The Fans of Summer

By Dana Gordon

New York - Summer. How long we wait for it and how quickly it goes. As I sit here at my desk, I've only just returned to New York after a wonderful vacation in the Pacific north-west where I saw sea lions and whales off the coast of Vancouver Island.

I spent a lot of time with friends in Seattle and Portland as well which is why, despite the kind guidance of local fans, I never got to sit down at a television on any of the three-yes, count them, three-days that EastEnders shows on KCTS, the Seattle public TV station.

Of course, the fact that I was missing both the Republic National Convention's takeover of my hometown and the nasty effects of the early season hurricanes made me savour my vacation all the more. But this has got me thinking about all the friends I've seen over the summer and all the enjoyable times I've spent talking about EastEnders with my fellow fans.

Troy Titus-Adams is as much as an EastEnders fan as you and me. Known to us as Nina Harris, Irene Raymond's niece, Troy visited New York over the summer to support a friend in a Broadway show. Larry Jaffee, who met Troy a few weeks earlier in London, asked if she would like to meet a few of her New York fans.

A handful of us met Troy at a small bistro in the Village. She was gracious and kind when she arrived.

And to her credit, she began as she meant to go on, to use a line from the show.

Troy ordered a 'special' drink from the bartender-something with lots of fruit and fizz. No alcohol. At least one EastEnder knows enough to keep her wits about her when out in the world!

And what wits they were. Troy was candid about her days as a young actor paying her dues. Among the early jobs was a position as 'Manhattan girl' with a touring circus in Mexico. Here in New York, a Manhattan girl is a glamorous beauty like Troy-dressed in a blouse of her own design, gracious and kind.

In a touring circus, however, a Manhattan girl is the lady in feathers riding the horses. Debbie Gilbert, a Ringling Brothers-trained clown, and Troy had a lot of stories to swap about circus life!

The circus was followed by a run (well, a glide, anyway) on the stage in Starlight Express, the roller-skating musical. It was Troy's dedication to her training schedule which saved her from the injuries which afflicted so many of her co-stars.

Admit-ting to be a 'Hollywood 28,' Troy discussed some upcoming projects, including an award-winning film called Simple, which she co-produced and starred in with Sylvester Williams, who plays Albert Square market trader Mick. She's working on relocating to Hollywood.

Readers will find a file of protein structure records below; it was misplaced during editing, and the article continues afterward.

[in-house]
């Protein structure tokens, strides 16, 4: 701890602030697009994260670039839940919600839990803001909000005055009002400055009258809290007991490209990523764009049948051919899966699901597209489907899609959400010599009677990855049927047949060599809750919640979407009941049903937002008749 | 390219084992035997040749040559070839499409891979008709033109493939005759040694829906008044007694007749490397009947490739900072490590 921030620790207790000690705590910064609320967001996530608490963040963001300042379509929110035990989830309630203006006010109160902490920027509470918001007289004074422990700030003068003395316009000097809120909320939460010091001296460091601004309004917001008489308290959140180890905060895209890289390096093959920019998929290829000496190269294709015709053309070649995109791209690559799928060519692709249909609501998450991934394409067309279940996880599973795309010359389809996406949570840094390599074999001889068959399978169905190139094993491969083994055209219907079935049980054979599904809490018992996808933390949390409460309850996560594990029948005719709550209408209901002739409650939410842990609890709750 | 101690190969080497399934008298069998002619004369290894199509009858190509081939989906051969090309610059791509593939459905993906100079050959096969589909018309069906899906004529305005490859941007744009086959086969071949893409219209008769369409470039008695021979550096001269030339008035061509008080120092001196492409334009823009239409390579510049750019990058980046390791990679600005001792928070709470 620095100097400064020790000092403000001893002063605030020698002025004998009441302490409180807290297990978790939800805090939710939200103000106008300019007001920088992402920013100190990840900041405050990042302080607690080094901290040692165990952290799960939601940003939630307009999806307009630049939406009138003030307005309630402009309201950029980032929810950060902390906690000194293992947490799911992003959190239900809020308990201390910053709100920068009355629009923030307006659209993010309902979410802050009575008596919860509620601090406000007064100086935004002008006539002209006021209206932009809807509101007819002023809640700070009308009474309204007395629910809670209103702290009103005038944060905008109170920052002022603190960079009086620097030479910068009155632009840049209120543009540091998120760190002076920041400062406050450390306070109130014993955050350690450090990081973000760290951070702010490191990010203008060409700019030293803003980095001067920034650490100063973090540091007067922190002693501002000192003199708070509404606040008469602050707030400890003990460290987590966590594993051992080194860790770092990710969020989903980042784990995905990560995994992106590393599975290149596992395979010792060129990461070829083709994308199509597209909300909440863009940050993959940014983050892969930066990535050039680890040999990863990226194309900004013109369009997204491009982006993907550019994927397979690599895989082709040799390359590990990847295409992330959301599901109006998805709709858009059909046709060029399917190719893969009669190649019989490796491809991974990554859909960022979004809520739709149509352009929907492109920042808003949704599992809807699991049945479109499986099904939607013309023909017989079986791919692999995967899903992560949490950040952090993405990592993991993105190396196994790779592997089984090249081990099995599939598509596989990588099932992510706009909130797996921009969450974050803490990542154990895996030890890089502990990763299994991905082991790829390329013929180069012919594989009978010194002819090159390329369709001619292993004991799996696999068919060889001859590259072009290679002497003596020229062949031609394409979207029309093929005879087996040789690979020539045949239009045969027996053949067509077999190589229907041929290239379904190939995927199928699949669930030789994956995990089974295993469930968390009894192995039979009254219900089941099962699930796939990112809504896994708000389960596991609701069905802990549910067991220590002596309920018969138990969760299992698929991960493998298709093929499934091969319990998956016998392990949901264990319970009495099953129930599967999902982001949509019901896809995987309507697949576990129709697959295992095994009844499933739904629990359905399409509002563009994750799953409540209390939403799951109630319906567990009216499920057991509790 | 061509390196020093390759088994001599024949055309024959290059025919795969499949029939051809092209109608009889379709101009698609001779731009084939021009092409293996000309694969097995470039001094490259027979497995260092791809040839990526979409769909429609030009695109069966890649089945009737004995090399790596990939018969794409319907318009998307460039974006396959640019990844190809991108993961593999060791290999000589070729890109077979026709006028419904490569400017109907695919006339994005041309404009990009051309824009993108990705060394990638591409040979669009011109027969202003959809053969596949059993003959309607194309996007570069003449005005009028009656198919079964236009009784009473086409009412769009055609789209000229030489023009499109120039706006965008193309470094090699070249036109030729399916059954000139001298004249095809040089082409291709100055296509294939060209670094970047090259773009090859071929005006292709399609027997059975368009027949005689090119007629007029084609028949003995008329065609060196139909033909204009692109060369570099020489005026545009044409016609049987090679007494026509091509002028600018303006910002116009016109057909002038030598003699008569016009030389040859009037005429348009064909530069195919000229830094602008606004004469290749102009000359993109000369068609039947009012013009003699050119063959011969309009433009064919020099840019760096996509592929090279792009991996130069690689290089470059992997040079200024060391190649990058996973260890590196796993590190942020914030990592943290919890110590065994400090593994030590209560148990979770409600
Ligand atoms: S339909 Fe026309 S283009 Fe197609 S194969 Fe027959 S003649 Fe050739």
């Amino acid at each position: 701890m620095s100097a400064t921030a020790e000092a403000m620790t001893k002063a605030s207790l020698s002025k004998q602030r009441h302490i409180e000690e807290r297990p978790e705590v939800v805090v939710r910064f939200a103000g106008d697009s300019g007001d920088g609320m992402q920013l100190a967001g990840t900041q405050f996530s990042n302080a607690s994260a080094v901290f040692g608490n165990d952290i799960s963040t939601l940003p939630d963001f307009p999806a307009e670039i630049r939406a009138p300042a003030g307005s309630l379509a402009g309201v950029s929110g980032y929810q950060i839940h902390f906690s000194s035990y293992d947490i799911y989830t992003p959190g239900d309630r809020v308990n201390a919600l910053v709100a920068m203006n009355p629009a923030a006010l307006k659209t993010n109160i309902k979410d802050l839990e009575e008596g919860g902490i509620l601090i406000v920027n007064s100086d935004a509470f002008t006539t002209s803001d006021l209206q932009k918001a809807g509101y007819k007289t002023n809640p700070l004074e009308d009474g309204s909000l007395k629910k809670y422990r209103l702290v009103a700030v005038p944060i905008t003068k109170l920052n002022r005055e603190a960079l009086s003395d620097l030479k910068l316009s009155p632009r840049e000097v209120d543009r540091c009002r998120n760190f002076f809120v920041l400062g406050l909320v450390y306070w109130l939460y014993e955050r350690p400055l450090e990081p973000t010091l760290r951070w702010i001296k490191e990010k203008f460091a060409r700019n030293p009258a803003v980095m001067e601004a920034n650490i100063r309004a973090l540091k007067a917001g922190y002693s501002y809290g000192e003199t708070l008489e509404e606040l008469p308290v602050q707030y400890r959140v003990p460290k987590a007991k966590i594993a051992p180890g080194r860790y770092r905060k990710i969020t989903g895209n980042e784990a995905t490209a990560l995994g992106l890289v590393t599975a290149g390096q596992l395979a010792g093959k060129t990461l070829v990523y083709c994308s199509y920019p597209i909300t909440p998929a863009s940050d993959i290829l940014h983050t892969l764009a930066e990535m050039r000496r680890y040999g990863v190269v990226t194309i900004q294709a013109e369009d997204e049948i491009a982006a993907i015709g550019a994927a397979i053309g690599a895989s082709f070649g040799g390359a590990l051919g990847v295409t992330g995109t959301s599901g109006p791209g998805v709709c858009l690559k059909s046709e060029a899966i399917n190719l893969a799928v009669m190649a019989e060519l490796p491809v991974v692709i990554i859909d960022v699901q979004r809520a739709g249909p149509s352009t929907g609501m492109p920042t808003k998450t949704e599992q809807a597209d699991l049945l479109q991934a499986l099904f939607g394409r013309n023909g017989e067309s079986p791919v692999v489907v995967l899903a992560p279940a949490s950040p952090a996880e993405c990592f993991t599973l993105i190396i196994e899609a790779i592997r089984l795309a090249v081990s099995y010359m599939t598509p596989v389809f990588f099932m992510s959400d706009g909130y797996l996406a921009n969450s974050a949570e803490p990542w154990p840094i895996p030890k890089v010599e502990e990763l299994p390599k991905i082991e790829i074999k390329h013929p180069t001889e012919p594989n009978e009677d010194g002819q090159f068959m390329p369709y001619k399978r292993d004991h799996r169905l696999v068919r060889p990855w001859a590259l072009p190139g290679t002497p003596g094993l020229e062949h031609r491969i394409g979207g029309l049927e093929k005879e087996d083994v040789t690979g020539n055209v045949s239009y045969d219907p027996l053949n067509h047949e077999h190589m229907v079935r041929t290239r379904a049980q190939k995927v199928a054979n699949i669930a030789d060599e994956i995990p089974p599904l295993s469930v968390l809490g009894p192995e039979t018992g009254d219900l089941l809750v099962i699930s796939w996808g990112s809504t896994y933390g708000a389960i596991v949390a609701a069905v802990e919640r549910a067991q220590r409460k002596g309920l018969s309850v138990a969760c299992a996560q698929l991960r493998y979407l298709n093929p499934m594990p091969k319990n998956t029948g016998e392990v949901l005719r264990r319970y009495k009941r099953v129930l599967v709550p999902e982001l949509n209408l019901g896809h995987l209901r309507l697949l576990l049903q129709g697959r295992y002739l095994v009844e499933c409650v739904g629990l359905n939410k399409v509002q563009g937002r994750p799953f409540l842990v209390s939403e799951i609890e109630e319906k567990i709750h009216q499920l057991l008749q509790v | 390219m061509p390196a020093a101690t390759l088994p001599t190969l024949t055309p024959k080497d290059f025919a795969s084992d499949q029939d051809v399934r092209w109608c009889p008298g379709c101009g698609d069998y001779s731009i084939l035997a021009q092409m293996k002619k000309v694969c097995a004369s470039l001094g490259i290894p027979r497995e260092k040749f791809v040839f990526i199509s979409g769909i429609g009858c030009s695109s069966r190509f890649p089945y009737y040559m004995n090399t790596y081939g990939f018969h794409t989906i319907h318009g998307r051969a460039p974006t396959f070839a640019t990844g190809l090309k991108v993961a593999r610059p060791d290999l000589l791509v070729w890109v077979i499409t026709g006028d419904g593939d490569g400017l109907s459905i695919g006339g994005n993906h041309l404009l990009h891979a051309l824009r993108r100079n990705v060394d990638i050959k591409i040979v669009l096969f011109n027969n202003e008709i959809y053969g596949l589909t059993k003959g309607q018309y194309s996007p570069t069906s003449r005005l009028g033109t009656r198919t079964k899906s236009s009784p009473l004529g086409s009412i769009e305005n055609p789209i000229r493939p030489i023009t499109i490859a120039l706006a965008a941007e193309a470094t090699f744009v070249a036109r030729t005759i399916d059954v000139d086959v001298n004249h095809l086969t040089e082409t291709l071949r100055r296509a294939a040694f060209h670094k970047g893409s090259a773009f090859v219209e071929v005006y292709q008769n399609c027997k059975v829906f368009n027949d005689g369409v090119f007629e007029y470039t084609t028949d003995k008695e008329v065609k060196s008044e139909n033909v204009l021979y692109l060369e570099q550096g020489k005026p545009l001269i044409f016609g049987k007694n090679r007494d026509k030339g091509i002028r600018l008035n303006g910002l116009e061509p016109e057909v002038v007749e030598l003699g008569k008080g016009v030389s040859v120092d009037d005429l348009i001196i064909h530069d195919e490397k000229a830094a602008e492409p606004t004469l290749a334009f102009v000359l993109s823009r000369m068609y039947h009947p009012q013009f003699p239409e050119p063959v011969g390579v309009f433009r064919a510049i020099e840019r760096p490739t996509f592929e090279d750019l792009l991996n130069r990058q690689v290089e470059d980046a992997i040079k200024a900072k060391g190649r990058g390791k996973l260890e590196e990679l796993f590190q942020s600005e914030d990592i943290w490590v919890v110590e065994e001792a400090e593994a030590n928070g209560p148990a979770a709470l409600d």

In fact, she was in LA a few years ago when she received a call from her agent. The producers wanted to audition Troy for the EastEnders part of Lisa Shaw, the market inspector. She ended up with the part of Nina instead.

It would have been a shame for those lovely green eyes to have been clouded by as many tears as Lisa shed.

Troy was in the episode in which Susan Tully, our Michelle, debuted as a director. She also confessed a fondness for June Brown's character, Dot Cotton .

Troy was disappointed when the producers didn't renew her contract-the blossoming relationship between her character and Williams' Mick will apparently not develop into something more than we're seeing on our sets now in most parts of the U.S.

What struck me was Troy's obvious respect for the show and for the actors. She maintains close friendships with several, including Roberta Taylor.

As a long-time fan myself, years ago I would ignore conversations about the actors themselves, preferring to keep them separate from their characters.

I found in Troy a similar love for the characters, arguing with us on the measure of a particular resident's choices against their historical motivations.

The most telling story of Troy's fan life came as we were walking down University Place to catch a taxi.

Troy had recently been in Los Angeles with a friend where she attended a local church.

A lovely woman sat near them and heard Troy whisper to her friend, 'That looks like Stevie Wonder.' The woman leaned in and said, 'It is, would you like to meet him?'

Not only did Troy get to shake the hand of one of the greatest musicians of our time, but he invited her and her friend to lunch.

Like any good fan, Troy quietly, nervously [cell-phone] texted her aunt between courses with whom she was having lunch.

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